Tag Archives: accelerometer

Knocki lets you turn any surface into a remote control

Knocki is a smart device that gives you control of your favorite functions through the surfaces around you.

As the world around us becomes increasingly more connected, shouldn’t the way in which we interact with our devices become easier and more intuitive as well? That’s the idea behind Knocki, a simple solution that can turn any solid surface into a remote control. This enables you to send a text, order takeout, change the channel, start a timer, activate a security system, snooze an alarm and lock the house — all with a quick tap of the table, wall, door or countertop.


Developed by Houston, Texas startup Swan Solutions, the disc-shaped gadget affixes to metal, granite, marble, drywall, wood or stone, and will operate as long as it remains within range of your home or office’s Wi-Fi network. The Knocki can recognize up to 10 unique patterns of knock and taps, each of which can be configured to trigger specific actions through its accompanying iOS and Android app. For example, two knocks on the nightstand starts your morning pot of coffee while three taps of the wall can adjust the lighting.


Knocki is able to control any connected device or software with an open platform, as well as sync to a variety of automation platforms including IFTTT, WeMo and Nest. The puck-like unit is comprised of an accelerometer-based system that senses vibrational patterns on any surface and runs for a year on ordinary AA batteries. Since Knocki doesn’t rely on microphones or audio sensors, it is able to decode vibrations using motion algorithms. In other words, it won’t be affected by music, clapping or any other environmental sounds.

Managed remotely through its companion app, multiple Knockis can be programmed to carry out various functions depending on the surfaces to which they are attached. Once stuck to a solid facade, the range that a Knocki detects tap patterns depends on the material and its thickness. Company co-founder Jake Boshernitzan tells Gizmag that wooden tables and cabinetry, along with drywall, allow for a distance of approximately six feet, while only three to four feet for stone countertops.


Get ready to say goodbye to having to search around the sofa for a TV clicker, groggily reach for your phone to hit the snooze button, get out of bed to hit the light switch, or enter a code to activate an alarm when leaving the house. Instead, just knock and voilà! Pre-order your Knocki today.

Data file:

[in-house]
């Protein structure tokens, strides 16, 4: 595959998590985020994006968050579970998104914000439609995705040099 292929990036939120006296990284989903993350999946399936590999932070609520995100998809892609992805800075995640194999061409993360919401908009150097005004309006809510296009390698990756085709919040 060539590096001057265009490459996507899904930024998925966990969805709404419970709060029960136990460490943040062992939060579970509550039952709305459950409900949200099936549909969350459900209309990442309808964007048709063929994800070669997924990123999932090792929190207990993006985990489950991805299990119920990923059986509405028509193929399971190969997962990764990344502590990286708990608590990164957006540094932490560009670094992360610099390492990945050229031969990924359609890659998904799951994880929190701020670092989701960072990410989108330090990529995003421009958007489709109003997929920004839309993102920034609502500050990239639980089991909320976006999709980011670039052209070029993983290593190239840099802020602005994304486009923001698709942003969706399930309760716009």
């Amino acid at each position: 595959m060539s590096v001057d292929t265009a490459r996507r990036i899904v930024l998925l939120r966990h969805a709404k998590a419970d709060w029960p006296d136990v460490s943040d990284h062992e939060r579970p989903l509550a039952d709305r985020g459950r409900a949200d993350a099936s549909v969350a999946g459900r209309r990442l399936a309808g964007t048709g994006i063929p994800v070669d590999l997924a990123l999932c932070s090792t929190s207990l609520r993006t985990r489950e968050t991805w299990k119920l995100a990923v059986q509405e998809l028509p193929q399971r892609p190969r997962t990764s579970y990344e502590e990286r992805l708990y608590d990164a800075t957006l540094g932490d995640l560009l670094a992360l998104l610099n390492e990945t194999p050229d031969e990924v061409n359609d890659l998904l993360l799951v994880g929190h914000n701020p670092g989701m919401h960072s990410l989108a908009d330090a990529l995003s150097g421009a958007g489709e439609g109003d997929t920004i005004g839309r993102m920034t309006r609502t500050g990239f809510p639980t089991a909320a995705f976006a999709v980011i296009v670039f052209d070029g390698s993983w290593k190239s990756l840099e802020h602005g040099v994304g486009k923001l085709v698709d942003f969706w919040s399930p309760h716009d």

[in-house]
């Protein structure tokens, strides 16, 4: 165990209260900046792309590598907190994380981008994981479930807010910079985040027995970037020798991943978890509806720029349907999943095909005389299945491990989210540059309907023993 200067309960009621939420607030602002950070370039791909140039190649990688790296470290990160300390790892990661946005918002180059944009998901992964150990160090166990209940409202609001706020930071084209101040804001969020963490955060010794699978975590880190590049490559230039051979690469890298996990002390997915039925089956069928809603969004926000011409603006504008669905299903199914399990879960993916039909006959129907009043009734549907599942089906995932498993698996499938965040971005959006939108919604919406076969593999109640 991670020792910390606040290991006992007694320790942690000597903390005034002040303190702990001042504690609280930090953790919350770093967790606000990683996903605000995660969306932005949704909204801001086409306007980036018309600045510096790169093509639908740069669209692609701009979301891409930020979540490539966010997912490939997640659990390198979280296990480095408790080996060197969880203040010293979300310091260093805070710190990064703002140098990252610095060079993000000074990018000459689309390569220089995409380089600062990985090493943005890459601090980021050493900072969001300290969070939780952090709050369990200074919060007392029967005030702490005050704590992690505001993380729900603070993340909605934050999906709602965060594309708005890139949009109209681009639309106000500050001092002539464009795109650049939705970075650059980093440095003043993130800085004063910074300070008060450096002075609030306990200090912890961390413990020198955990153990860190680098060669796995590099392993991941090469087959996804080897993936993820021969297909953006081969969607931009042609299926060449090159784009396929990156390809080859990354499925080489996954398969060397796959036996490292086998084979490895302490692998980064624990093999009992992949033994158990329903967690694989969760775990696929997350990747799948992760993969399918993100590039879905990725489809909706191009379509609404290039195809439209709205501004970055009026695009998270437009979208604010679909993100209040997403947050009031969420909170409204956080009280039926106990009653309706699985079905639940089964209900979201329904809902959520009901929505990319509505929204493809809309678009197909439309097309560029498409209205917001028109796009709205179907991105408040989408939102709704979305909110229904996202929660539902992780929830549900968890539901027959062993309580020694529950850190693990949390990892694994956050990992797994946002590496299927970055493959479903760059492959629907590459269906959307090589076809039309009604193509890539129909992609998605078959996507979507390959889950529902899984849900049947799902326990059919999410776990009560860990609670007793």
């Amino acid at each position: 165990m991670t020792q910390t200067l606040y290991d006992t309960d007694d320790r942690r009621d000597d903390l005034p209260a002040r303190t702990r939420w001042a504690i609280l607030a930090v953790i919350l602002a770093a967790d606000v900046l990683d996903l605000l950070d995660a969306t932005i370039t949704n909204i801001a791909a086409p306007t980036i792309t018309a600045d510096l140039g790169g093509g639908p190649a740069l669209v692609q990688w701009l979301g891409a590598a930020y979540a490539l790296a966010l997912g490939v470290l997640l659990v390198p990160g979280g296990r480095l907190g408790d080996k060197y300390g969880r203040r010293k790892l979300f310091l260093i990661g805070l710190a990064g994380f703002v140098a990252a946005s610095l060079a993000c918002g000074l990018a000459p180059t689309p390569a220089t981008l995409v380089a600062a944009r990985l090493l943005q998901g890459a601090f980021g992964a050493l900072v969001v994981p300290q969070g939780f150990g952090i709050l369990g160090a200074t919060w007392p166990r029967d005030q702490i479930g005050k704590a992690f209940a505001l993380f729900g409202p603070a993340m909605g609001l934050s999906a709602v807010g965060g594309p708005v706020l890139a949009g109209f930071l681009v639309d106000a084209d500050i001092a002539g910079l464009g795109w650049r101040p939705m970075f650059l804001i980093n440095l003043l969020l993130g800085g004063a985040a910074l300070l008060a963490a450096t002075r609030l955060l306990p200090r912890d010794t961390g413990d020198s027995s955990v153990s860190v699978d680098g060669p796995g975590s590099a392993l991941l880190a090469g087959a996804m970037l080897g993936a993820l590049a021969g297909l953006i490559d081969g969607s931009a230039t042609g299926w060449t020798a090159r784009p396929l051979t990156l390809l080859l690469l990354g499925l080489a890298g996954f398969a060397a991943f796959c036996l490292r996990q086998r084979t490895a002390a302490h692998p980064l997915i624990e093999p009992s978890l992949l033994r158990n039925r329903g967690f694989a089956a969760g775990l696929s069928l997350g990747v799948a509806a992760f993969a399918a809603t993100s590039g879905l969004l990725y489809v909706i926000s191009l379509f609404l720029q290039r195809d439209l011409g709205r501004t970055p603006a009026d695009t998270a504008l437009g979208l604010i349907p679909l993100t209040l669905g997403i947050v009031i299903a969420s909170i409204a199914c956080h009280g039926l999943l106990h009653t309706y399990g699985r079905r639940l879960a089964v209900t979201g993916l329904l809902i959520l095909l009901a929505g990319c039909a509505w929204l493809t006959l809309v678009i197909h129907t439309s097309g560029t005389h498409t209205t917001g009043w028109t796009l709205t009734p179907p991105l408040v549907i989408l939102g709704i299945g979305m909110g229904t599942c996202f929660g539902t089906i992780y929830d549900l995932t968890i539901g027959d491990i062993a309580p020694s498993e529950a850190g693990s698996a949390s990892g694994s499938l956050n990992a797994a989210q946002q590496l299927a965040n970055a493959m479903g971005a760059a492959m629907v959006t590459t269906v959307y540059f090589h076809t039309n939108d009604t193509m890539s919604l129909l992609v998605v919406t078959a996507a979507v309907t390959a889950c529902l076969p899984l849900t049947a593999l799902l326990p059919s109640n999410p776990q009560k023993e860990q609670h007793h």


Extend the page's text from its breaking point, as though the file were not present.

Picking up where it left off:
[h/t Gizmag]

CMYK 4.0 is a smart, foldable electric bike for your morning commute

This smart electronic bike will let you know the fastest, easiest and safest way to work.

Are you among the millions of city dwellers that ride a bike to work in the morning? If you’re looking to make your commute from home to the office a bit more efficient, then CMYK 4.0 may be for you. Created by New York City-based startup Brooklyness, the foldable electronic bike will automatically reroute you should there be any construction, traffic jams or pothole-filled streets in your way.


The smart bike is packed with several features including advanced hardware and mobile integration. CYMK 4.0 is equipped with a gyroscope and an accelerometer to analyze the terrain and map the road, a cadence sensor to determine how fast you are pedaling and to adjust parameters for a smooth ride, a built-in heart rate monitor on its grips to track performance, and an Atmel MCU to process the information gathered by each of its sensors.

An accompanying app is tasked with crunching the collected data and displaying it on your smartphone over Bluetooth. What’s more, the e-bike boasts a phone charger directly on its handlebar so you can power your mobile device on-the-go, a 24V lithium battery, and a 250W motor that allows for 30 miles of assisted riding on a single charge.


Not only does the e-bike’s embedded sensors determine the condition of the road as you ride it, upon getting to their destination, the app will prompt you to answer a few questions about the traveled course. The more people riding, the more data that can be garnered to generate a map of the best routes to take. This can help you decide which way to go in order to avoid Greenwich Village’s cobblestones, for example.

Its app also enables you keep tabs on performance by measuring things like calories burned, average heart rate, and peaks and lows so you can target which areas of your daily commute to increase speed. Aside from your smartphone, a web-based dashboard lets you take a closer look at battery rate of discharge, charging time and how power consumption changes along your route. You can even plan your commute and socialize with other cyclists to organize a group ride or to receive helpful advice.